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Taking stock of Nigeria health care on Social Justice Day

Thomson Reuters Foundation - Wed, 20 Feb 2013 03:37 GMT
Author: Mike Egboh
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Any views expressed in this article are those of the author and not of Thomson Reuters Foundation.

Mike Egboh is national programme manager of the Partnership for Transforming Health Systems, Phase 2 (PATHS2). The opinions expressed are his own.

One of the key debates around issues of social justice to emerge in recent decades has been in the arena of bioethics. This debate centres on the principle that social injustice occurs when there is an avoidable difference in the health outcomes among a population of people, and a failure by the state to introduce measures which ensure that members of the general population have equal access to basic health-care services irrespective of their standing, income or ability to pay.

Nowhere is this principle more clearly illustrated than in Nigeria, Africa’s most populous state. The statistics speak for themselves. The 2010 Human Development Report ranked Nigeria 142 among 169 countries on the Human Development Index.

Life expectancy at birth is low, at 47 for males and 52 for females, and the probability of under-5s’ mortality is 157 per 1,000 live births. Maternal mortality is among the highest in the world at 545 per 100,000.  In some states it’s as high as 1,500 per 100,000 live births (Nigeria Demographic Health Survey 2008).

Apart from a lack of financial resources and structured health systems, the medical "brain drain" - which sees many of the country’s top doctors and nurses emigrate in search of higher income and better lives for themselves and their families - has contributed to a dearth of trained human resources.

Inevitably, it is the poor and socially disadvantaged who bear the brunt of Nigeria’s iniquitous health system. At least 70 to 75 percent of health expenditure comes from out of pocket expenses. The wealthy and middle classes either have access to private or insurance based health care, or will travel overseas to access it.

For the past 10 years, Partnership for Transforming Health Systems (PATHS2), now in its second phase of operation, has been working to address the inequities in Nigeria’s fragile health infrastructure.

PATHS2 is funded by UKaid from the Department for International Development (DFID). It seeks to lift Nigeria’s citizens out of poverty through fundamentally improving their health outcomes, working both with national and state level governments to influence systems and policies, and also at grassroots level in five focal states of Enugu, Jigawa, Kaduna, Kano and Lagos, where many of its interventions are having a positive impact on the lives and well-being of the poorest, particularly expectant mothers and children.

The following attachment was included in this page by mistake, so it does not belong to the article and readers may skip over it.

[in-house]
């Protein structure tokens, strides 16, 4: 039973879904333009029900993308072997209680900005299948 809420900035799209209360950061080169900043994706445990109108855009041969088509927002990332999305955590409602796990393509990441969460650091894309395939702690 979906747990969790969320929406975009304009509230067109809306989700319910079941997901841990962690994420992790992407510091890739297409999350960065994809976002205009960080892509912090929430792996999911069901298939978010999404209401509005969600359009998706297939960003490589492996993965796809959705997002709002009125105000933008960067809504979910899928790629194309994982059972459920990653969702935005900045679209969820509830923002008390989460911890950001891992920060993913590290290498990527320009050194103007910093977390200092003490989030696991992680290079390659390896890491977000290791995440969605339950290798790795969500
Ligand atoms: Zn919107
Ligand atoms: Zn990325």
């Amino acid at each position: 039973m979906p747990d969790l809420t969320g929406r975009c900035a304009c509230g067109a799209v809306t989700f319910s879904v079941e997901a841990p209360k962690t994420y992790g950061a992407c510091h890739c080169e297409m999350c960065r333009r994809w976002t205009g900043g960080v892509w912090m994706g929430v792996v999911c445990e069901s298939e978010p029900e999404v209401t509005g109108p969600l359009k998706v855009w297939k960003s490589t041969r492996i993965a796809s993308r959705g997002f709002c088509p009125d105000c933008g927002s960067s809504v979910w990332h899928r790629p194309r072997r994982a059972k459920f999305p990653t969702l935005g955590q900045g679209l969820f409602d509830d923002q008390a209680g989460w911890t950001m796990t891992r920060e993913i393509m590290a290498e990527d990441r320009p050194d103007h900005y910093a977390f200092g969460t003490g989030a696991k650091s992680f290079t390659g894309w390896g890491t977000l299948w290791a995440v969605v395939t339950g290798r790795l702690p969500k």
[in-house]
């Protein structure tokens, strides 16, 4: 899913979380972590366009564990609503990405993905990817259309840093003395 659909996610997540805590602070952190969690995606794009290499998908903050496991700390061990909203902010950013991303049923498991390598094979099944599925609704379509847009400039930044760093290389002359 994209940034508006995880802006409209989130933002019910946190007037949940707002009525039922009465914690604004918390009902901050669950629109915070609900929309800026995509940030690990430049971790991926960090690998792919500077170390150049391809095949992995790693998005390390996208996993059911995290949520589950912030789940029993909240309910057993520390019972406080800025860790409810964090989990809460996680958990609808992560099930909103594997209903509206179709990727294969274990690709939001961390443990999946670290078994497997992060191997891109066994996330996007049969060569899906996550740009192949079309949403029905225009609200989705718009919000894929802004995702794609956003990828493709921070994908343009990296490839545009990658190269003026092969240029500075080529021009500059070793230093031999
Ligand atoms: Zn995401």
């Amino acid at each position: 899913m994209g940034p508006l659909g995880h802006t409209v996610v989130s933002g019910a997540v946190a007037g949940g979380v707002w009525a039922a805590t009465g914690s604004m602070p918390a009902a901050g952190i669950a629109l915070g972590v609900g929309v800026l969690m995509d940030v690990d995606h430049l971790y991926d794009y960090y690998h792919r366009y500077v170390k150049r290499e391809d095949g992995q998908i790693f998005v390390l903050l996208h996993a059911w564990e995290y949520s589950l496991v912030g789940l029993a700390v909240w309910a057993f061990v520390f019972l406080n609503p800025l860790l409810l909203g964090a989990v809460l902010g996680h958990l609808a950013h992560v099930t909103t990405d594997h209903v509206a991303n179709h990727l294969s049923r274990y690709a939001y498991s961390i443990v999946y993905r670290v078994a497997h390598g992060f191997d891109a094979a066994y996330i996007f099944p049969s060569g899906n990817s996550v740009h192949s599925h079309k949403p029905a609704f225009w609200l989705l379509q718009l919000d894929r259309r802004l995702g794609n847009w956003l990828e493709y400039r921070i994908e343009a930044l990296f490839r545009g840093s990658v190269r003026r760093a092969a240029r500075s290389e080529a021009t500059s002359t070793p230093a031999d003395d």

Aside from high level interventions aimed at improving the overall functionality and accountability of Nigeria’s health system and increasing connectivity between federal, state and local health authorities, PATHS2 is focusing efforts on the ground with a series of interventions which are having a transformative effect on the lives and health outcomes of Nigeria’s poor.

In its focal states, PATHS2 is facilitating much needed refurbishment of previously dilapidated health facilities, and improving staffing so that local residents who were previously reluctant to attend are now flooding back to access services.

One centre in Jigawa formally seeing just 80 clients a month now regularly deals with more than 400 people monthly. Another health centre in Kano whose patronage was low, averaging 200-300 patients per month now records 2,000 patients attending per month.

Through the establishment of Facility Health Committees drawn from local citizenry, these health centres have become more accountable to the communities they serve.

PATHS2 is also playing a key role in recruiting, training and deploying medical staff, particularly midwives and community health extension workers.

For instance, as of December 2009, there were only 29 midwives in Jigawa serving a population of nearly five million. With support from PATHS2, the state government began an emergency recruitment drive to employ health workers to serve in remote, rural health centres.

In the past three years as a result of PATHS2 support, the number of midwives in Jigawa has increased from 29 to 268.

PATHS2’s innovative Drug Revolving Fund means that essential drugs and equipment are always to hand, where once stock outs of even basic supplies were commonplace.

The Emergency Transport Scheme, which works with taxi drivers’ unions to establish free transportation of pregnant women in distress to emergency health facilities in rural communities, is saving hundreds of women and new born children’s lives every month.

Over 2,027 pregnant women’s lives have been saved as a result of the scheme, which started in April 2012. The programme is also piloting a health insurance scheme which is affordable to poorer people.

While the work in the five focal states is having a profound impact locally, PATHS2 is indirectly achieving impact nationwide, as more and more of Nigeria’s 31 other states are being influenced and look to replicate the innovative "concentric service delivery model"; a replicable model to deliver quality maternal and child health services and other initiatives.

The aim is that PATHS2 will have a catalytic effect in Nigeria, and will help to realise the ambition of bringing social justice in healthcare to all of its 167 million people.  

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